The Good, The Bad and the Smugly
Caitlin Flanagan’s piece in The Atlantic is the latest in a long line of articles berating American liberals for their condescending attitude towards their more conservative fellow citizens, and suggesting that this attitude may have contributed to the coronation of President Trump. A thread running through these articles has been the role of satire, and in particular the late-night talk-show monologues of John Oliver, Samantha Bee, Trevor Noah et al. As Emmett Rensin put it in a widely-discussed piece from last year,
Over 20 years, an industry arose to cater to the smug style [of American liberals]. It began in humor, and culminated for a time in The Daily Show, a program that more than any other thing advanced the idea that liberal orthodoxy was a kind of educated savvy and that its opponents were, before anything else, stupid.
He also correctly predicted the wages of this style:
Faced with the prospect of an election between Donald Trump and Hillary Clinton, the smug will reach a fever pitch: six straight months of a sure thing, an opportunity to mock and scoff and ask, How could anybody vote for this guy? until a morning in November when they ask, What the fuck happened?
There are points in both Rensin and Flanagan’s pieces with which one could take issue. For instance, one could certainly question whether, as Flanagan suggests, the late-night hosts decided en masse during the election to criticise not just Trump and his retinue, but anyone considering voting for him. But it is hard to deny the thought that for someone inclined to support Trump, it was reasonable to feel that their views were being dismissed; or that the perceived smugness of late-night comics and their liberal fans provides a convenient way of capturing the liberal media and the whole liberal elite’s disdain, as more conservative Americans see it, for Trump and his supporters.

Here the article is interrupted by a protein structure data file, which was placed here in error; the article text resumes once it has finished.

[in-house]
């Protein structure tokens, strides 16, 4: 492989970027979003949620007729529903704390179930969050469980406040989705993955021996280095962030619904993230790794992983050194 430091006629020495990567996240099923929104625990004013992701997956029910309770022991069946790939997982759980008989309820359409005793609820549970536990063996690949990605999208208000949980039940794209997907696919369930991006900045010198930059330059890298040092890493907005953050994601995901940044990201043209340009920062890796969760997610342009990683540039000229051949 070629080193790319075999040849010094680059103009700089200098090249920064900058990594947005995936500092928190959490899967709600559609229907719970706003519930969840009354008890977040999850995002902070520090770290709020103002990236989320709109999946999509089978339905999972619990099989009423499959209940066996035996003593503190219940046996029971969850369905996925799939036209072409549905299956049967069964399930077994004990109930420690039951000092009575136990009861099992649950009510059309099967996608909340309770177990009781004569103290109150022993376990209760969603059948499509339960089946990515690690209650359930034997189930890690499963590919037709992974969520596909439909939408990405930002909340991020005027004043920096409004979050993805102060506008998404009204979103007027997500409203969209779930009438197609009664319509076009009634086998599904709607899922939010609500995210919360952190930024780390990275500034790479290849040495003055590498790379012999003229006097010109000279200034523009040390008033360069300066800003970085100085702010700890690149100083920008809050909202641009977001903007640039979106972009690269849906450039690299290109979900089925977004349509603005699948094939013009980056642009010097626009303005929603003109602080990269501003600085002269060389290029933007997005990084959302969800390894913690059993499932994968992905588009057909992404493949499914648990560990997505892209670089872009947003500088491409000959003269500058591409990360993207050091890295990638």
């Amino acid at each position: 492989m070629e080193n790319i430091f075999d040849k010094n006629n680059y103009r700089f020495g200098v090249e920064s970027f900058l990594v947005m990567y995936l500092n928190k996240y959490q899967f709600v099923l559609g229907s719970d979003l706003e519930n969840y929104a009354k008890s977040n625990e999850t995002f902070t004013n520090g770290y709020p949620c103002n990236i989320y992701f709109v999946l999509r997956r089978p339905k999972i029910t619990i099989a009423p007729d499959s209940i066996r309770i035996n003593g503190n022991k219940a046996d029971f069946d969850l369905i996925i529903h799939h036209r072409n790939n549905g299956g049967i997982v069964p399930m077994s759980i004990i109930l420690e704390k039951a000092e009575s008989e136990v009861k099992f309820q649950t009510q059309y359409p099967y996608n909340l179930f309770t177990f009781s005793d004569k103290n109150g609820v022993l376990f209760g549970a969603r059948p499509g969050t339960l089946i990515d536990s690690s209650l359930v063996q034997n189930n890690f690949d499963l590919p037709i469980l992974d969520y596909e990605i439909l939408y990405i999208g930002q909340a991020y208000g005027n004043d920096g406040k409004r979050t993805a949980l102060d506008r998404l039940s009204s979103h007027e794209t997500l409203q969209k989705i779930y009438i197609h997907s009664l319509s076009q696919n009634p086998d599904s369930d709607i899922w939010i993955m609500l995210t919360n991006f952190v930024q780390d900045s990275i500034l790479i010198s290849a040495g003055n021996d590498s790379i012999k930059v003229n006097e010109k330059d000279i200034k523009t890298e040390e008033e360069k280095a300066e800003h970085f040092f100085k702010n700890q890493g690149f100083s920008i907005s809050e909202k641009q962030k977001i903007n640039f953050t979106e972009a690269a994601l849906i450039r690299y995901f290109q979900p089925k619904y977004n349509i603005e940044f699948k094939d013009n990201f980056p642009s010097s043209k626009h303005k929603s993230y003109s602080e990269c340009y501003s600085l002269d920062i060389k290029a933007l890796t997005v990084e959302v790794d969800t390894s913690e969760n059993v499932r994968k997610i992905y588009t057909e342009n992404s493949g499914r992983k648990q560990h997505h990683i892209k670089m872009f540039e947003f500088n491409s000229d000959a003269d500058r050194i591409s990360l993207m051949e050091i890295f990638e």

Smugness is a term which is hard to pin down, but which feels right in certain circumstances – and as someone who watches a fair bit of these late-night comics, I have to say that they often do come across as smug. This is not so much a matter of what they say but as how it is said: it is a question of tone, a sense of being overly satisfied with one’s own correctness and of talking down to those who might disagree.[i] Flanagan picks out the following clip from John Oliver as epitomising this:
When John Oliver told viewers that if they opposed abortion they had to change the channel until the last minute of the program, when they would be shown “an adorable bucket of sloths,” he perfectly encapsulated the tone of these shows: one imbued with the conviction that they and their fans are intellectually and morally superior to those who espouse any of the beliefs of the political right.[ii]